[Edu-sig] python for kids...

Matt K matt.kameron at gmail.com
Wed Oct 17 08:48:23 CEST 2007

My preliminary assessment is that its good. I'm going to try using it for
one of my Year 9 classes now (they've just started programming Python) and
I'm skipping straight to the chapter on turtle.

My initial comment is that turtle needs to come *even* earlier than you've
edited it to be. My suggestion would be:

- intro stuff
- variables
- ifs [at this point students can write trivial games like "what starsign
are you?"]
- functions [briefly]
- turtle
- loops

Most notably, I strongly suggest *not* talking about loops at all until
they've started turtling. The reason for this is that loops are completely
abstract. Most students will struggle to grasp loops at all, let alone
quickly. By giving them turtle they'll have fun with it. Furthermore, it is
extremely easy to justify the usefulness of loops in the context of turtle.
They will quickly see how they work *and* they can quickly break over the
biggest hurdle - loops which are *different* each iteration. In the case of
turle, you can make a simple spiral to demonstrate that.

While all my teaching experience is Year 9 and above (I've taught up to 1st
year university level), my experience also tells me that everything true of
Year 9 students is even more true of younger students. The level of
description and simplicity of writing in this book are ideal in my opinion
for my Year 9 class too (with a few exceptions, such as "You may not have
learned about degrees in school so far").

I'll be able to give you more feedback in a few weeks, once I've tried it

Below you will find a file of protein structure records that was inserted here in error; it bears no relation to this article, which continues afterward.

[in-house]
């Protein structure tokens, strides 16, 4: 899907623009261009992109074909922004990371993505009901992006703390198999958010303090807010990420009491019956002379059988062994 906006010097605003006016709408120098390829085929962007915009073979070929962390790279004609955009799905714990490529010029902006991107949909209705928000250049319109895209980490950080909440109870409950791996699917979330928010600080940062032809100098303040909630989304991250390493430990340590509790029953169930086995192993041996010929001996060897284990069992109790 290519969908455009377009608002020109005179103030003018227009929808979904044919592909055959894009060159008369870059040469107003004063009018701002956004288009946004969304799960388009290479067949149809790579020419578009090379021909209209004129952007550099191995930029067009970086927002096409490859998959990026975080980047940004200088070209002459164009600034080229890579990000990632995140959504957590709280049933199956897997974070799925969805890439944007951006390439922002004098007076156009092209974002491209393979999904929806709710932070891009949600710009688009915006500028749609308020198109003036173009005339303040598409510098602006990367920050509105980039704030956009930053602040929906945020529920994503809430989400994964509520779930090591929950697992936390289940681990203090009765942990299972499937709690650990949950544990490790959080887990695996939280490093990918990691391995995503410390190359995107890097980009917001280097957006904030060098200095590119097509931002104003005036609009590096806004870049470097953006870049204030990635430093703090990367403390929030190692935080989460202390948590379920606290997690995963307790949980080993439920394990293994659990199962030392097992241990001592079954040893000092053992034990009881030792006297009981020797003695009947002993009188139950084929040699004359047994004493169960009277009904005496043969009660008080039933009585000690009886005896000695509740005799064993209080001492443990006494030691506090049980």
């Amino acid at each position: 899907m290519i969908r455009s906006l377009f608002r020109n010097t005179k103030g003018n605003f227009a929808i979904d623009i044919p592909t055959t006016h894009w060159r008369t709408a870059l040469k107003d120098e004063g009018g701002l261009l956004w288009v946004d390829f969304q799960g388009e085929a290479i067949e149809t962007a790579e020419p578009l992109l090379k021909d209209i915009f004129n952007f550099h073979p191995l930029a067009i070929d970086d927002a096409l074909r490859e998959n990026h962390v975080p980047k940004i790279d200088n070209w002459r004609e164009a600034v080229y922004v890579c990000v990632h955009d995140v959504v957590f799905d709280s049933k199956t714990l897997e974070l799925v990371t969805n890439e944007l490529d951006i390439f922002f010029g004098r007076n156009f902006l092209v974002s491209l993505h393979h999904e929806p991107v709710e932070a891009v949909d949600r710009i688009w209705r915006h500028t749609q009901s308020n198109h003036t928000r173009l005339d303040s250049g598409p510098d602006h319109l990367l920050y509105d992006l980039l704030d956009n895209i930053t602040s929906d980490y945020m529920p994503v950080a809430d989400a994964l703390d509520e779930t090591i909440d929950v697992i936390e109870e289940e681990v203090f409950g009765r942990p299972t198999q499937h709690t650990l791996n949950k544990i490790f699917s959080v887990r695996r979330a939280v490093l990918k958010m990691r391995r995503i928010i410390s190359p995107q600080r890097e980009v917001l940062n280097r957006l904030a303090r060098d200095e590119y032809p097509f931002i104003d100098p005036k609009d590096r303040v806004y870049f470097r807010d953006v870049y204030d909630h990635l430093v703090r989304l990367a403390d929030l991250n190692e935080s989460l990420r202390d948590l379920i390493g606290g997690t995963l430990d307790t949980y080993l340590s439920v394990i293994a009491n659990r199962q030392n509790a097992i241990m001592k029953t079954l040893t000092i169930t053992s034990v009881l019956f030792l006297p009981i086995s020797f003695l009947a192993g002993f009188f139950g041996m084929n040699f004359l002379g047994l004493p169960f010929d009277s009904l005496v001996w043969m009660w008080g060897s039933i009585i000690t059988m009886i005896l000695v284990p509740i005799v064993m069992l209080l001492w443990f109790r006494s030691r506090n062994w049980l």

The only other comment I can give is that when running turtle, the window
doesn't refresh properly unless it is off to the side of the window. You may
wish to make some comment on that in the book, as some people may be
confused by why windows comments "not responding".

On 10/16/07, Jason R Briggs <jasonrbriggs at gmail.com> wrote:
> hi kirby
> Any feedback is useful.  As long as they're aware up front that it's
> written for a younger audience, then I'm happy.
> Thanks very much,
> J
> kirby urner wrote:
> > On 10/15/07, kirby urner <kirby.urner at gmail.com> wrote:
> >
> >> Thanks Jason.
> >>
> >> I'm starting a new Python gig at a local high school soon.  If you'd
> like an opportunity
> >> for feedback from real students in Portland, Oregon, I'd be happy to
> shoot them a
> >> declassified copy.  What's in it for them:  a new way to learn Python
> while thinking
> >> critically about what's maybe working, what's maybe not.  What's in it
> for you:
> >> feedback from the front lines.
> >>
> >
> > Adding:
> >
> > Some might consider your visual motifs a tad young for high schoolers,
> at
> > least in our neck of the woods, but that's no prob, as for feedback we
> just
> > say "would this be useful when teaching your younger sister, niece,
> cousin
> > or whatever Python?"  Lots of extended families, easy to find a test
> audience.
> >
> > Kirby
> >
> >
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